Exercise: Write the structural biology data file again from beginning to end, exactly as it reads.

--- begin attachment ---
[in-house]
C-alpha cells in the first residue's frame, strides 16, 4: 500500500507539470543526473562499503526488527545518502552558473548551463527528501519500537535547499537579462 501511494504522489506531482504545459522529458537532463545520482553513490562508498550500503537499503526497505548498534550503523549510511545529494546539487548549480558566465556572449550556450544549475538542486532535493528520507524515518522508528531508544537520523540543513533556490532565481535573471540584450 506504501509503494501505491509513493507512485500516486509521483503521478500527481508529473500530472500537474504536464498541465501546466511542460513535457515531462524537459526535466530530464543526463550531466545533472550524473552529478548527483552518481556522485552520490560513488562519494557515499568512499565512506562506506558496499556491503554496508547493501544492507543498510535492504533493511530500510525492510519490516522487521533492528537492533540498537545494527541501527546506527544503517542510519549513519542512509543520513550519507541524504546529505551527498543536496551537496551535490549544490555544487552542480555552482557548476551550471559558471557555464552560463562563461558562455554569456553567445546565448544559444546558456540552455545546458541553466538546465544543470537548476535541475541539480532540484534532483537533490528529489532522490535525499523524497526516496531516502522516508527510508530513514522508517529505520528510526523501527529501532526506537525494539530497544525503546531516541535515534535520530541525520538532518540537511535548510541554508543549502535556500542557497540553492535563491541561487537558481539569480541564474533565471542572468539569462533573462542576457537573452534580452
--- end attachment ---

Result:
[in-house]
C-alpha cells in the first residue's frame, strides 16, 4: 500500500507539470543526473562499503526488527545518502552558473548551463527528501519500537535547499537579462 501511494504522489506531482504545459522529458537532463545520482553513490562508498550500503537499503526497505548498534550503523549510511545529494546539487548549480558566465556572449550556450544549475538542486532535493528520507524515518522508528531508544537520523540543513533556490532565481535573471540584450 506504501509503494501505491509513493507512485500516486509521483503521478500527481508529473500530472500537474504536464498541465501546466511542460513535457515531462524537459526535466530530464543526463550531466545533472550524473552529478548527483552518481556522485552520490560513488562519494557515499568512499565512506562506506558496499556491503554496508547493501544492507543498510535492504533493511530500510525492510519490516522487521533492528537492533540498537545494527541501527546506527544503517542510519549513519542512509543520513550519507541524504546529505551527498543536496551537496551535490549544490555544487552542480555552482557548476551550471559558471557555464552560463562563461558562455554569456553567445546565448544559444546558456540552455545546458541553466538546465544543470537548476535541475541539480532540484534532483537533490528529489532522490535525499523524497526516496531516502522516508527510508530513514522508517529505520528510526523501527529501532526506537525494539530497544525503546531516541535515534535520530541525520538532518540537511535548510541554508543549502535556500542557497540553492535563491541561487537558481539569480541564474533565471542572468539569462533573462542576457537573452534580452